I’m now used to not celebrating with her on her birthday (since they live 2 hours away); this year I was pleased to help a small local business, The Green Hummingbird, a fair trade clothing store, by buying online 3 gifts for my girls’ birthdays which are all in spring. A young woman from our church owns it–and she certainly leans to the other celebration of today: Earth Day. It remains to be seen whether the business will survive the pandemic. 🙁 Blessings to you and Cliff and family.
I’ve read Michelle’s work. You have nurtured a superb writer. I think the urge to write is a “bug,” perhaps with a genetic link.
You seem to have a great source for your daughters’ birthday gifts. I’ve bought from International Gift and Thrift in Mt. Joy, PA. Now I’ve been turned on to Trades of Hope, an organization that also markets jewelry, leather goods, fabrics and basketry from talented women around the world who need to support themselves.
Thanks, Melodie, for showing up again today. 🙂
We are luckier now than in previous plagues because of the advances in Medicine, faster communication and social welfare. We have kept busy physically and mentally with indoor cycling, Zumba, reading and, in my case, studying German.This morning, we drove a short distance to walk in the forest and admire the bluebells, birds singing and spring at it’s best! First time in a month!
Fatima, you are one active woman. Though I’ve known about your keeping fit, sewing, and love for nature, I didn’t know you are studying German, Brava!
Yes, thanks for the reminder about the advantages we have over other plague sufferers, Even 15-20 years ago, we wouldn’t have been able to connect with friends and family digitally, the silver lining. Zoom classes are everywhere, but I think we’ll all be happier with face-to-face encounters, when the time is right, of course!
Hi Marian, I don’t think I’ve felt the full brunt of the pandemic because I’m sequestered anyway and focusing on recovery. I will probably feel it more when I go home (on 4/27!). Nice analogy with the Spanish flu and the Black Plague. Thanks for the history lesson!
Hallelujah! In just 5 days you are going home. “Home” will feel wonderful – but different. 🙂
I’m glad you enjoyed the literary lesson – I just can’t help myself. Once a teacher, always a teacher. It’s fun to remember plays I enjoyed reading/discussing with students.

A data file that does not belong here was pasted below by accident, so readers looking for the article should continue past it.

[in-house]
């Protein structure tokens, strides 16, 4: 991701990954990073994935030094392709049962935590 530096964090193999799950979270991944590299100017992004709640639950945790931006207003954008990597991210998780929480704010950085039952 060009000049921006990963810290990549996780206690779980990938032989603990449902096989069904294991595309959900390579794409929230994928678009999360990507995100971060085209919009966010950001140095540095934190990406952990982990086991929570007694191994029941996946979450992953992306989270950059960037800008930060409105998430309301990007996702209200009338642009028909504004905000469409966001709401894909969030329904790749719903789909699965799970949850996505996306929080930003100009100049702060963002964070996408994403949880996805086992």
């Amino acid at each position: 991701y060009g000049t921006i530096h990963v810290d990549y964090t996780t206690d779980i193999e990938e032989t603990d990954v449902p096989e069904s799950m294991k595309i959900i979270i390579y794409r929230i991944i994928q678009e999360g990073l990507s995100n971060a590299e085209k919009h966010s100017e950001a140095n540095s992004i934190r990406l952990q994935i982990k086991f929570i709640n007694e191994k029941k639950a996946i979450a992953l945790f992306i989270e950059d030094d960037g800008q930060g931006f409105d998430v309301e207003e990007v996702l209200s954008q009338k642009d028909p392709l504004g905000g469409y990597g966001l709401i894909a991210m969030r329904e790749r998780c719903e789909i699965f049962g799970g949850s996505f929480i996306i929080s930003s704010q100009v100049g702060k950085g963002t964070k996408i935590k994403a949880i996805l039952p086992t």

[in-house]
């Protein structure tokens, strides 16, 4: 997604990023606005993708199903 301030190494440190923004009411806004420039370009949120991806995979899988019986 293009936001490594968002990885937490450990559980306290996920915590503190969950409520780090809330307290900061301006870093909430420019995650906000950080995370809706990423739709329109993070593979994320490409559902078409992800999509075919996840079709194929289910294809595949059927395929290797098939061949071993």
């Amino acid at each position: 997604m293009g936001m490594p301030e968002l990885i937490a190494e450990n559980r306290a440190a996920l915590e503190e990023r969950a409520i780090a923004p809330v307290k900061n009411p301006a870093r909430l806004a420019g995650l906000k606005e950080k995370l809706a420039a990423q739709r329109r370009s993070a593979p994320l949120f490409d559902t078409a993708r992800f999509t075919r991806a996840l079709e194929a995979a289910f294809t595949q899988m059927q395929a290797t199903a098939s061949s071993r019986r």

Thanks, Marian. It will be good to be home again although I know there will be an adjustment period. There is a saying that inspired me when I was teaching nursing students “The fine art of teaching —fill your head and be yourself” I’m so glad we get to be the beneficiaries of your wonderful teaching skills.😊
I didn’t know the phrase “as the sparks fly upward” was from the Bible. Interesting.
How have you spent your time during the pandemic? Writing and reading blogs. Lots of them. Also planning meals around whatever groceries we can get.
What/who has brought you comfort? Spring’s arrival has brought me comfort.
What would help you feel more normal again? I don’t mind not having appointments to go to, or socializing, but I would like to spontaneously pop out of the house to do something mundane on a whim.
Well, Ally, you are a very methodical commenter, a good thing, of course!
Yesterday, my husband was talking about how wonderful it would be to go to a restaurant (sitting down and being served, not takeout) and going to the movies. I would add – taking a vacation: flying there and staying in a hotel. Lots of lessons to takeaway from this pandemic, but I don’t think we’ll take as much for granted as we have in the past, like getting a good haircut!
“Spontaneously popping out of the house to do something mundane on a whim” sounds good to me too, Ally”! 😉
We have lost a brother in law to this virus.. I am hoping we don’t lose any more loved ones… So scary.. I hope you are all safe Marian xx
Carol, I’m SO sorry for this loss in your family. The hardest thing for family members during this pandemic is not being able to be with their loved ones when they pass away.
Again, my condolences. Virtual hugs: ((( )))
Thankyou, Marian.. You are correct it is so very hard for loved ones.. I feel so very sorry for my sister in law and can do nothing to ease her pain.. Thank you for your kindness.. Hugs xx
Early on in the social distancing time I made a to-do list of things that I have been procrastinating about. I’ve been checking them off one by one. At least one thing, or part of a thing every day. I think that having that “purpose” every day has been helpful. I have also been really surprised by how quickly I can do some of them. I think, “I have been procrastinating about that for years, and it took an hour to do!” It has been eye-opening.